A final note. There is clear empirical evidence of a significant spike in total deaths in the US, precisely corresponding to the Covid pandemic. However, it is not necessarily the case that all of those deaths were the direct result of Covid. Some may have been the result of the response to Covid, ranging from deaths of despair (such as suicide) to deaths from other causes due to failure to seek medical care. Sorting out the precise impact of Covid itself, as distinguished from its secondary effects, with require further work. Actually, I think that this is the sort of thing that Dr. Briand was trying to do, but the details got lost due to her top-line errors.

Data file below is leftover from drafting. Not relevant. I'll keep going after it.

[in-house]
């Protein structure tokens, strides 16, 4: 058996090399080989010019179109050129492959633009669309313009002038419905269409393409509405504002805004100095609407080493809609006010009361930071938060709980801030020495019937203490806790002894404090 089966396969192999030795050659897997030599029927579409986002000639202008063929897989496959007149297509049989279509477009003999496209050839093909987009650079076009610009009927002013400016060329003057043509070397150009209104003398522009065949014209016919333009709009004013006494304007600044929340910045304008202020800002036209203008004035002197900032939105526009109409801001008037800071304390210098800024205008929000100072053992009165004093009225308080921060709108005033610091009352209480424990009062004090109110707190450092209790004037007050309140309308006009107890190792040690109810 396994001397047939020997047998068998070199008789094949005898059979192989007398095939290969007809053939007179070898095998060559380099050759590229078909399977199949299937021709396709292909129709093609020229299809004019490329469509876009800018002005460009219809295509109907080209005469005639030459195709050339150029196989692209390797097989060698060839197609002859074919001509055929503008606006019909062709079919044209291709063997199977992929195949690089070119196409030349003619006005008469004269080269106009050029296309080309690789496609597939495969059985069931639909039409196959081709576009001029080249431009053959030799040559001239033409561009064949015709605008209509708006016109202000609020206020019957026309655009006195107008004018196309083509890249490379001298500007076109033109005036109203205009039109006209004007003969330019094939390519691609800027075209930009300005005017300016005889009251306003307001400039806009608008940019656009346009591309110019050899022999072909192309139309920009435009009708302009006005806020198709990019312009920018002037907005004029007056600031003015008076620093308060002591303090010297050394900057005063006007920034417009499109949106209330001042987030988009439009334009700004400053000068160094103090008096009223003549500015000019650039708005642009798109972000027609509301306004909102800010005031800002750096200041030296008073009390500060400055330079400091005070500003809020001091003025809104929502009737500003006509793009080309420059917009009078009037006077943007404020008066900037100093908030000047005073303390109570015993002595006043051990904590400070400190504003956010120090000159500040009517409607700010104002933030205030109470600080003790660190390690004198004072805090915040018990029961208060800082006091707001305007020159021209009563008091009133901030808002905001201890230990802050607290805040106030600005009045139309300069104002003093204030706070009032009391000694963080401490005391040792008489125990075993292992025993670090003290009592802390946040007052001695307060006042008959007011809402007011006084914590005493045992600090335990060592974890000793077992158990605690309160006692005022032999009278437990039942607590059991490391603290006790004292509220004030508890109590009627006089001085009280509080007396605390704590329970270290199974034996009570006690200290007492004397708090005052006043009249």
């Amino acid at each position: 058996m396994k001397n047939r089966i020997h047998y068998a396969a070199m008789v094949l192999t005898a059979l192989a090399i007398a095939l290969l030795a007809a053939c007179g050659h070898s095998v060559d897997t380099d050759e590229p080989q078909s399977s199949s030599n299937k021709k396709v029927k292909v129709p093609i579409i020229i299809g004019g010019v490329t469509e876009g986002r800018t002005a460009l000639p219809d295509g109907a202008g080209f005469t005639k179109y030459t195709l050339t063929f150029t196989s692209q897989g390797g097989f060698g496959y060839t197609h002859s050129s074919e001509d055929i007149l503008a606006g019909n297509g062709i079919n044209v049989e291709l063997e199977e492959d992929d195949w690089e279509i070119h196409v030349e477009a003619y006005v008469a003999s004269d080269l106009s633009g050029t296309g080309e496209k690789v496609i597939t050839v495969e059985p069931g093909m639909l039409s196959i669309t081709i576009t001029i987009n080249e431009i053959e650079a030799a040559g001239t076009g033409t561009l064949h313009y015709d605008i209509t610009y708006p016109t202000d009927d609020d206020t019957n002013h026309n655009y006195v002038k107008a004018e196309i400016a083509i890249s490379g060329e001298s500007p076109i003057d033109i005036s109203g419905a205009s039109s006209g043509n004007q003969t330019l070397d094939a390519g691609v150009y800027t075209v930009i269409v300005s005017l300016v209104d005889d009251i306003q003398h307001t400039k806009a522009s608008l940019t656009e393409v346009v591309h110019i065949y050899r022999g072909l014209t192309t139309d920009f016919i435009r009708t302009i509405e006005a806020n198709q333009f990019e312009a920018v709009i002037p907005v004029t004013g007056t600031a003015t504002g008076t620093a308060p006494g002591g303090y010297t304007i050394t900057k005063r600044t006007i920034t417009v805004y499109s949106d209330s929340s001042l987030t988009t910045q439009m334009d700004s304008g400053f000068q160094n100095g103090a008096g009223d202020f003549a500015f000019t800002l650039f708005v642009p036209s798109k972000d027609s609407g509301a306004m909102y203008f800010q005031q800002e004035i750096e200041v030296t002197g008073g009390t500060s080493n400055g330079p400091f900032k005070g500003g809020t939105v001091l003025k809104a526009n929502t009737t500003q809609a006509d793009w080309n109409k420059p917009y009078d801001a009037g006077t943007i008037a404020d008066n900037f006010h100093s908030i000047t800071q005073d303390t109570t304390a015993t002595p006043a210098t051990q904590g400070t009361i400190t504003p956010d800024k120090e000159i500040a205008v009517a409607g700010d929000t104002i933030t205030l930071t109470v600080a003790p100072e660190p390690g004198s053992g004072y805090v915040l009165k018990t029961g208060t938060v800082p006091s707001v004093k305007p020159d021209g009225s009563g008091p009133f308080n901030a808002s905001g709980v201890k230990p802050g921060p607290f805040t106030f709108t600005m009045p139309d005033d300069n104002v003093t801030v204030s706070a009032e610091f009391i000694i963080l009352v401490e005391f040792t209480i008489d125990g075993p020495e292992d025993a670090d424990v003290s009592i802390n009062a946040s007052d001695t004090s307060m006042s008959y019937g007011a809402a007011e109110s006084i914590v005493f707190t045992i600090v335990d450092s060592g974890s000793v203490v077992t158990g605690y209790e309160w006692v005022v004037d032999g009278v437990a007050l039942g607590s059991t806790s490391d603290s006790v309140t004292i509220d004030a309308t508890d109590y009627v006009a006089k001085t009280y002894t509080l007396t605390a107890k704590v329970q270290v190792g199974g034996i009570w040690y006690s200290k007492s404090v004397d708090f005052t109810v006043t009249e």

I hope that this analysis proves helpful.
IV. Technical Notes
My data source for 2020 reported deaths by age group, both Covid and total, is the CDC (here). I calculated the non-Covid total as the difference between all deaths and Covid-involved deaths. This page will be updated periodically, so here is the screenshot:My data source for 2017 deaths by age category is the National Vital Statistics Reports, Vol. 68, No. 9, “Deaths: Final Data for 2017” (here). The relevant data is in Table 2 on page 23.
Note that in both cases, I had to combine certain age categories to match the 10-year increments reported in Dr. Briand’s analysis.
My data source for reported deaths and excess death calculations, 2017-2020, is also the CDC (here). This is the same page as the blue-bar excess-deaths graph reproduced above. To access the data, scroll down to the “Options” section, “Download Data” subsection, “CSV Format” column, and click on “National and State Estimates of Excess Deaths.” This will allow you to download a .csv file that can be opened by Microsoft Excel.Published in